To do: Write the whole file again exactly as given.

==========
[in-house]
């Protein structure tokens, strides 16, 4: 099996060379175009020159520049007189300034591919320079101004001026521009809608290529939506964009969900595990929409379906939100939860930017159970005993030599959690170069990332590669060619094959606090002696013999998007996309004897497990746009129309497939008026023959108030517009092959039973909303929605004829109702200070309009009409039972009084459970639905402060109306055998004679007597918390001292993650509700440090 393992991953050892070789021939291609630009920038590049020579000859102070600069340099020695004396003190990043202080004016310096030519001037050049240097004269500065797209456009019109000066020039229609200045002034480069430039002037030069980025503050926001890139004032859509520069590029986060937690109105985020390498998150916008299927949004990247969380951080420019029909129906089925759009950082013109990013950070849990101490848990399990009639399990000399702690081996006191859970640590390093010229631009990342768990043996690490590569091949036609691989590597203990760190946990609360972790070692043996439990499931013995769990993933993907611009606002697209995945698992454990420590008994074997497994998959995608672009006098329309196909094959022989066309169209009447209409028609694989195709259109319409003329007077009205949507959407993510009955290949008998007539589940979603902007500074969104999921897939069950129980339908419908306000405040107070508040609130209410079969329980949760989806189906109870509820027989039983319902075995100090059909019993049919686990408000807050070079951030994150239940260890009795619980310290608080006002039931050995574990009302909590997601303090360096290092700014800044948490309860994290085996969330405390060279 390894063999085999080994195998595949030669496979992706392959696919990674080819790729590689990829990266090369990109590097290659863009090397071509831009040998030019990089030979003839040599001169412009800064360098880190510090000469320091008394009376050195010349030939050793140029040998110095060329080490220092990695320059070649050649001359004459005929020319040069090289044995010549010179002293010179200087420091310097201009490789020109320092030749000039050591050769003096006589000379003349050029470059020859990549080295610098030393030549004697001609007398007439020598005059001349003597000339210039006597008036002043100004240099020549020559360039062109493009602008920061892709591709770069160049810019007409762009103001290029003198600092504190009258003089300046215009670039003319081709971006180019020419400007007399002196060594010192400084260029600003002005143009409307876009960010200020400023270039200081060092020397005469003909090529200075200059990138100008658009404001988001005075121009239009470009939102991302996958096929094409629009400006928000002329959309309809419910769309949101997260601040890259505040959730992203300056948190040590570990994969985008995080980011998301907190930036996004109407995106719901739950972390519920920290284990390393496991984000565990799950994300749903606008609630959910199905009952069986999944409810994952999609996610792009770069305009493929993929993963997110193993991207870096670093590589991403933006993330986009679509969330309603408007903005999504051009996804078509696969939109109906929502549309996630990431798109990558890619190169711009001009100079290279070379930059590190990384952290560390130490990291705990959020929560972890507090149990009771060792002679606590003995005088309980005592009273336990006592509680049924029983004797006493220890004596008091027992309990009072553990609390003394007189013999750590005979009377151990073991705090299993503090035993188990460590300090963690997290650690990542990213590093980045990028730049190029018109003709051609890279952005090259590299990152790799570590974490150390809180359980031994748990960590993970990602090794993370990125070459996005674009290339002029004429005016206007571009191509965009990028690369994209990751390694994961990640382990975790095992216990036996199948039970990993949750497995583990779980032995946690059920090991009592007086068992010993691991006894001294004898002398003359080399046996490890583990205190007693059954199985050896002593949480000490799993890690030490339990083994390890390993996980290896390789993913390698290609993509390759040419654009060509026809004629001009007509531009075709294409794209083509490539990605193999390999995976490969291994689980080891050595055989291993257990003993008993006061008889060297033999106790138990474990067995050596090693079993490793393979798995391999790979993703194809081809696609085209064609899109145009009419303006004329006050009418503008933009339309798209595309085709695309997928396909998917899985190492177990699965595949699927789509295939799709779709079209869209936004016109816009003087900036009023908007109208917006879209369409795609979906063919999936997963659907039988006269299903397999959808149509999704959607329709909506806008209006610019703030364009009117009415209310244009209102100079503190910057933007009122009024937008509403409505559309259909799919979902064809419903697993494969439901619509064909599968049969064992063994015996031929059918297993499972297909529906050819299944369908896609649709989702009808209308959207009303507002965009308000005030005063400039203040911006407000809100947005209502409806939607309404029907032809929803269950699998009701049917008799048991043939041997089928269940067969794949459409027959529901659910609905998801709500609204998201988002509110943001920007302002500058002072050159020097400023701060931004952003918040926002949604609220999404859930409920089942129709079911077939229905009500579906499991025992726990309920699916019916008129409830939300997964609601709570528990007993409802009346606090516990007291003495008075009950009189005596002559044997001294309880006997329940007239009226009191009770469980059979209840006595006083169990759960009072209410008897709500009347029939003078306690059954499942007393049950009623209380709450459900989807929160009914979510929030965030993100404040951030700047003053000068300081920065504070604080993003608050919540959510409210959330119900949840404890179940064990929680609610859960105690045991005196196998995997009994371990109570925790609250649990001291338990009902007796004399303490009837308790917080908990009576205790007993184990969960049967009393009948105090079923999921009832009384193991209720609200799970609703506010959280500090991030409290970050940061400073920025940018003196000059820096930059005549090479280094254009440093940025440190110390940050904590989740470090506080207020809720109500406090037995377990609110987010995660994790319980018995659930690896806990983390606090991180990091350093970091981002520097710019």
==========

[in-house]
């Protein structure tokens, strides 16, 4: 099996060379175009020159520049007189300034591919320079101004001026521009809608290529939506964009969900595990929409379906939100939860930017159970005993030599959690170069990332590669060619094959606090002696013999998007996309004897497990746009129309497939008026023959108030517009092959039973909303929605004829109702200070309009009409039972009084459970639905402060109306055998004679007597918390001292993650509700440090 393992991953050892070789021939291609630009920038590049020579000859102070600069340099020695004396003190990043202080004016310096030519001037050049240097004269500065797209456009019109000066020039229609200045002034480069430039002037030069980025503050926001890139004032859509520069590029986060937690109105985020390498998150916008299927949004990247969380951080420019029909129906089925759009950082013109990013950070849990101490848990399990009639399990000399702690081996006191859970640590390093010229631009990342768990043996690490590569091949036609691989590597203990760190946990609360972790070692043996439990499931013995769990993933993907611009606002697209995945698992454990420590008994074997497994998959995608672009006098329309196909094959022989066309169209009447209409028609694989195709259109319409003329007077009205949507959407993510009955290949008998007539589940979603902007500074969104999921897939069950129980339908419908306000405040107070508040609130209410079969329980949760989806189906109870509820027989039983319902075995100090059909019993049919686990408000807050070079951030994150239940260890009795619980310290608080006002039931050995574990009302909590997601303090360096290092700014800044948490309860994290085996969330405390060279 390894063999085999080994195998595949030669496979992706392959696919990674080819790729590689990829990266090369990109590097290659863009090397071509831009040998030019990089030979003839040599001169412009800064360098880190510090000469320091008394009376050195010349030939050793140029040998110095060329080490220092990695320059070649050649001359004459005929020319040069090289044995010549010179002293010179200087420091310097201009490789020109320092030749000039050591050769003096006589000379003349050029470059020859990549080295610098030393030549004697001609007398007439020598005059001349003597000339210039006597008036002043100004240099020549020559360039062109493009602008920061892709591709770069160049810019007409762009103001290029003198600092504190009258003089300046215009670039003319081709971006180019020419400007007399002196060594010192400084260029600003002005143009409307876009960010200020400023270039200081060092020397005469003909090529200075200059990138100008658009404001988001005075121009239009470009939102991302996958096929094409629009400006928000002329959309309809419910769309949101997260601040890259505040959730992203300056948190040590570990994969985008995080980011998301907190930036996004109407995106719901739950972390519920920290284990390393496991984000565990799950994300749903606008609630959910199905009952069986999944409810994952999609996610792009770069305009493929993929993963997110193993991207870096670093590589991403933006993330986009679509969330309603408007903005999504051009996804078509696969939109109906929502549309996630990431798109990558890619190169711009001009100079290279070379930059590190990384952290560390130490990291705990959020929560972890507090149990009771060792002679606590003995005088309980005592009273336990006592509680049924029983004797006493220890004596008091027992309990009072553990609390003394007189013999750590005979009377151990073991705090299993503090035993188990460590300090963690997290650690990542990213590093980045990028730049190029018109003709051609890279952005090259590299990152790799570590974490150390809180359980031994748990960590993970990602090794993370990125070459996005674009290339002029004429005016206007571009191509965009990028690369994209990751390694994961990640382990975790095992216990036996199948039970990993949750497995583990779980032995946690059920090991009592007086068992010993691991006894001294004898002398003359080399046996490890583990205190007693059954199985050896002593949480000490799993890690030490339990083994390890390993996980290896390789993913390698290609993509390759040419654009060509026809004629001009007509531009075709294409794209083509490539990605193999390999995976490969291994689980080891050595055989291993257990003993008993006061008889060297033999106790138990474990067995050596090693079993490793393979798995391999790979993703194809081809696609085209064609899109145009009419303006004329006050009418503008933009339309798209595309085709695309997928396909998917899985190492177990699965595949699927789509295939799709779709079209869209936004016109816009003087900036009023908007109208917006879209369409795609979906063919999936997963659907039988006269299903397999959808149509999704959607329709909506806008209006610019703030364009009117009415209310244009209102100079503190910057933007009122009024937008509403409505559309259909799919979902064809419903697993494969439901619509064909599968049969064992063994015996031929059918297993499972297909529906050819299944369908896609649709989702009808209308959207009303507002965009308000005030005063400039203040911006407000809100947005209502409806939607309404029907032809929803269950699998009701049917008799048991043939041997089928269940067969794949459409027959529901659910609905998801709500609204998201988002509110943001920007302002500058002072050159020097400023701060931004952003918040926002949604609220999404859930409920089942129709079911077939229905009500579906499991025992726990309920699916019916008129409830939300997964609601709570528990007993409802009346606090516990007291003495008075009950009189005596002559044997001294309880006997329940007239009226009191009770469980059979209840006595006083169990759960009072209410008897709500009347029939003078306690059954499942007393049950009623209380709450459900989807929160009914979510929030965030993100404040951030700047003053000068300081920065504070604080993003608050919540959510409210959330119900949840404890179940064990929680609610859960105690045991005196196998995997009994371990109570925790609250649990001291338990009902007796004399303490009837308790917080908990009576205790007993184990969960049967009393009948105090079923999921009832009384193991209720609200799970609703506010959280500090991030409290970050940061400073920025940018003196000059820096930059005549090479280094254009440093940025440190110390940050904590989740470090506080207020809720109500406090037995377990609110987010995660994790319980018995659930690896806990983390606090991180990091350093970091981002520097710019």